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primer-dimer - How to remove the primer-dimer? (Feb/05/2005 )

Hi all,

I am an amateur in doing PCR. huh.gif Recently i did PCR for a genomic DNA, hoping to get a 322bp DNA sequence. After I carried out a gel run, I realised my desired band was faint and there were many prominent primer-dimers. I thought it was because the template concentration was low. So I PCR-Clean using Qiagen and used the eluent as template for another round of PCR. However, the primer-dimers were still present. wink.gif May I know what could be the cause? unsure.gif


Hello! Have you had a look at this thread?
Greetz nabla wink.gif


Hi. Thanks nabla for the link. But I saw this post by vgupta. He/She says that we should try Mg2+ at a final concentration of 1.5, 2.0, 2.5 and 3.0 mM. However, how should I carry out the titration?

By the way, I have already done a temperature gradient. But there are still primer-dimer present for each temperature.


Please supply the sequences of your primers.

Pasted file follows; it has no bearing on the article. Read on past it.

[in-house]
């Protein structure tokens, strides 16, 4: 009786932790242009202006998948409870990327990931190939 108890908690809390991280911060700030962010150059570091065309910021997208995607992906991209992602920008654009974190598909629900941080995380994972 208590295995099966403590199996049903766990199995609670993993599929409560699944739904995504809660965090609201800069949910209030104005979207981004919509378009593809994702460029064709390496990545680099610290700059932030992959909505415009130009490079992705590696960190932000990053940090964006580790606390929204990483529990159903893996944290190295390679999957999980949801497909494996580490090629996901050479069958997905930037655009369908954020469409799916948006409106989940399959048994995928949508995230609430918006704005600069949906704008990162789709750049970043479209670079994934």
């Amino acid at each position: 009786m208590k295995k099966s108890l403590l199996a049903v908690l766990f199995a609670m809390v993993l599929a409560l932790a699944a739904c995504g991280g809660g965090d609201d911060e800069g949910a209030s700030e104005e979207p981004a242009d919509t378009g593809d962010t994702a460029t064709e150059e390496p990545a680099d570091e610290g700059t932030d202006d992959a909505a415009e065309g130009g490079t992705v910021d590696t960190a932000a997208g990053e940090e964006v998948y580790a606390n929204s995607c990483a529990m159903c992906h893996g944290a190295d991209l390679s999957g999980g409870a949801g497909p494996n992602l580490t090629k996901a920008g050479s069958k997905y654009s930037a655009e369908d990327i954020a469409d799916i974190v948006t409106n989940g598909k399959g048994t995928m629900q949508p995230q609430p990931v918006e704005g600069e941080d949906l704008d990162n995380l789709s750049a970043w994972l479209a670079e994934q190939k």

My two primers are:
1) 5'-cgggatccatggatggtatggat-3'
2) 5'- ccgaattcgctggaagaactaca-3

Is the primer-dimer problem due to my designed primers?


Yes, you have a major primer-dimer problem. Your first primer sequence is bad, the primer forms not only primer-dimers but also hairpins. The problem seems to be the last 5 nucleotides (´3). Change them!!. The other primer seems OK!




Thanks for the advice. However, how do I know if the next primer I deisgn is free from hairpins problem? Is there a way to do it?



Well, there´s not an easy way to check your primers only by yourself. However, you must always check if the 3´end anneal with any other sequence located in both primers, because the polymerase you use will start adding nucleotides there, forming primer-dimers. For example, in your primer Nº 1, the sequence 5-ATGGAT-3 anneals perfectly with 3-TACCTA-5 located in the same primer. That leads to the formation of primer-dimers and if the primer folds backs on itself, it will form an stable hairpin.
To check your primers easily, the best way is to get help from a computer program. We use Dnastar, which allows you to enter the sequence of your primers and informs you whether they form primer self dimers, primer pair dimers and primer hairpins. I don´t know if you can get it in the Internet but I´m almost sure that you can find free software in the WWW to check your primers. If not, talk to someone in the Molecular Biology Deparment, these programs are used all the time in these labs!!
Good luck!


If primer dimers is such a meance, you can go for gel purifation of your smaple. The DNA is run in a low melting agarose gel and extrated wih glass beads. There are standard kits for this.